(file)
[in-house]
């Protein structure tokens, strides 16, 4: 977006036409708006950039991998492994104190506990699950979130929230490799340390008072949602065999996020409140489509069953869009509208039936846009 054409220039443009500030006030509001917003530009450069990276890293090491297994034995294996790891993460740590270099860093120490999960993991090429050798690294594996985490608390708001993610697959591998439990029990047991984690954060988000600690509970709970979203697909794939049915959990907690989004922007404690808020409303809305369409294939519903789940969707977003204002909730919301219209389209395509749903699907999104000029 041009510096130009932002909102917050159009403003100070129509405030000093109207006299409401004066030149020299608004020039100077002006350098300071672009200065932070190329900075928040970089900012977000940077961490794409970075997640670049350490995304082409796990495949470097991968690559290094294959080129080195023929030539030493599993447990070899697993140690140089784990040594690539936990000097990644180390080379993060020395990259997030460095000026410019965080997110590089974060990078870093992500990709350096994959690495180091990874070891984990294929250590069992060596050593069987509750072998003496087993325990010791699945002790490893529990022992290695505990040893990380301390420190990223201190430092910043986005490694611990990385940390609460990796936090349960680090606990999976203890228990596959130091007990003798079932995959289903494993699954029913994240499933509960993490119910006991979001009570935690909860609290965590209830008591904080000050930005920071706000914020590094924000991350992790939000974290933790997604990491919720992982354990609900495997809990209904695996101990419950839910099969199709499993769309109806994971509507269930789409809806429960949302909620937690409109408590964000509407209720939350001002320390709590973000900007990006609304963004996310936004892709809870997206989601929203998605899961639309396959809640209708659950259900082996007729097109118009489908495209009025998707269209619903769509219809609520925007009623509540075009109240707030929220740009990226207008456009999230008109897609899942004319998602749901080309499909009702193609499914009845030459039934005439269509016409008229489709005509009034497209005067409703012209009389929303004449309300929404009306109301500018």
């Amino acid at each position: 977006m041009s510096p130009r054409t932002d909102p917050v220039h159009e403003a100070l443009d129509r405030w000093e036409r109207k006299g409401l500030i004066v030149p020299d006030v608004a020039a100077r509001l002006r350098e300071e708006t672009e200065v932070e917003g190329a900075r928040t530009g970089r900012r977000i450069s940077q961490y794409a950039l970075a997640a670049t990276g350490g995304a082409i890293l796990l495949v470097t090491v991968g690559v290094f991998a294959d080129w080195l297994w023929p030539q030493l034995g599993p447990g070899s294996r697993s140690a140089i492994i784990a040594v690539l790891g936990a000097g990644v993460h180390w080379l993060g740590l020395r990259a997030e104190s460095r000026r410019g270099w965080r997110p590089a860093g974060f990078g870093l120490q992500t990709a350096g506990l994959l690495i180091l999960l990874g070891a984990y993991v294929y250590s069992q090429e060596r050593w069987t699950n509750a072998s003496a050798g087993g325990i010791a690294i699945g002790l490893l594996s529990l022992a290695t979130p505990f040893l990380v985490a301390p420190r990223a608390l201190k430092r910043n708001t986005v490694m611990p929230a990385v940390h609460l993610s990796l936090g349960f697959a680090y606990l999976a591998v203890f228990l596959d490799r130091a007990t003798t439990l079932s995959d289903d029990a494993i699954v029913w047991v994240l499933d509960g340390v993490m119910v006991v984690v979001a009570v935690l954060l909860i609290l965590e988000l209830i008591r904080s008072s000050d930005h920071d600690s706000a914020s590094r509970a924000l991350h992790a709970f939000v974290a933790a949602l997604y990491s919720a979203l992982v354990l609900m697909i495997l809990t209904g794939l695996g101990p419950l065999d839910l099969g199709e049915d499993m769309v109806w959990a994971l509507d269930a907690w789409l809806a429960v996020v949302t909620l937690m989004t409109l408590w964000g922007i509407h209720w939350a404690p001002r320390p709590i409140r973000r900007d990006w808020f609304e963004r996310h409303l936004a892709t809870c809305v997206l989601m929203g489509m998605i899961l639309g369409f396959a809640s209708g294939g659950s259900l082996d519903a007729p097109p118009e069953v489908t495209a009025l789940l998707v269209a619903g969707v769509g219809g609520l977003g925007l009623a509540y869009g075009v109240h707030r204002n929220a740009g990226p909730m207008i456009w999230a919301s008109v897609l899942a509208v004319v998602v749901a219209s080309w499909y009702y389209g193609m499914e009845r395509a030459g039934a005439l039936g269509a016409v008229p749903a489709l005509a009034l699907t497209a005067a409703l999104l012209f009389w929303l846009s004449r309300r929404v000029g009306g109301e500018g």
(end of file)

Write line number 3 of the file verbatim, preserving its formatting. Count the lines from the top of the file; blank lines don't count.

């Amino acid at each position: 977006m041009s510096p130009r054409t932002d909102p917050v220039h159009e403003a100070l443009d129509r405030w000093e036409r109207k006299g409401l500030i004066v030149p020299d006030v608004a020039a100077r509001l002006r350098e300071e708006t672009e200065v932070e917003g190329a900075r928040t530009g970089r900012r977000i450069s940077q961490y794409a950039l970075a997640a670049t990276g350490g995304a082409i890293l796990l495949v470097t090491v991968g690559v290094f991998a294959d080129w080195l297994w023929p030539q030493l034995g599993p447990g070899s294996r697993s140690a140089i492994i784990a040594v690539l790891g936990a000097g990644v993460h180390w080379l993060g740590l020395r990259a997030e104190s460095r000026r410019g270099w965080r997110p590089a860093g974060f990078g870093l120490q992500t990709a350096g506990l994959l690495i180091l999960l990874g070891a984990y993991v294929y250590s069992q090429e060596r050593w069987t699950n509750a072998s003496a050798g087993g325990i010791a690294i699945g002790l490893l594996s529990l022992a290695t979130p505990f040893l990380v985490a301390p420190r990223a608390l201190k430092r910043n708001t986005v490694m611990p929230a990385v940390h609460l993610s990796l936090g349960f697959a680090y606990l999976a591998v203890f228990l596959d490799r130091a007990t003798t439990l079932s995959d289903d029990a494993i699954v029913w047991v994240l499933d509960g340390v993490m119910v006991v984690v979001a009570v935690l954060l909860i609290l965590e988000l209830i008591r904080s008072s000050d930005h920071d600690s706000a914020s590094r509970a924000l991350h992790a709970f939000v974290a933790a949602l997604y990491s919720a979203l992982v354990l609900m697909i495997l809990t209904g794939l695996g101990p419950l065999d839910l099969g199709e049915d499993m769309v109806w959990a994971l509507d269930a907690w789409l809806a429960v996020v949302t909620l937690m989004t409109l408590w964000g922007i509407h209720w939350a404690p001002r320390p709590i409140r973000r900007d990006w808020f609304e963004r996310h409303l936004a892709t809870c809305v997206l989601m929203g489509m998605i899961l639309g369409f396959a809640s209708g294939g659950s259900l082996d519903a007729p097109p118009e069953v489908t495209a009025l789940l998707v269209a619903g969707v769509g219809g609520l977003g925007l009623a509540y869009g075009v109240h707030r204002n929220a740009g990226p909730m207008i456009w999230a919301s008109v897609l899942a509208v004319v998602v749901a219209s080309w499909y009702y389209g193609m499914e009845r395509a030459g039934a005439l039936g269509a016409v008229p749903a489709l005509a009034l699907t497209a005067a409703l999104l012209f009389w929303l846009s004449r309300r929404v000029g009306g109301e500018g």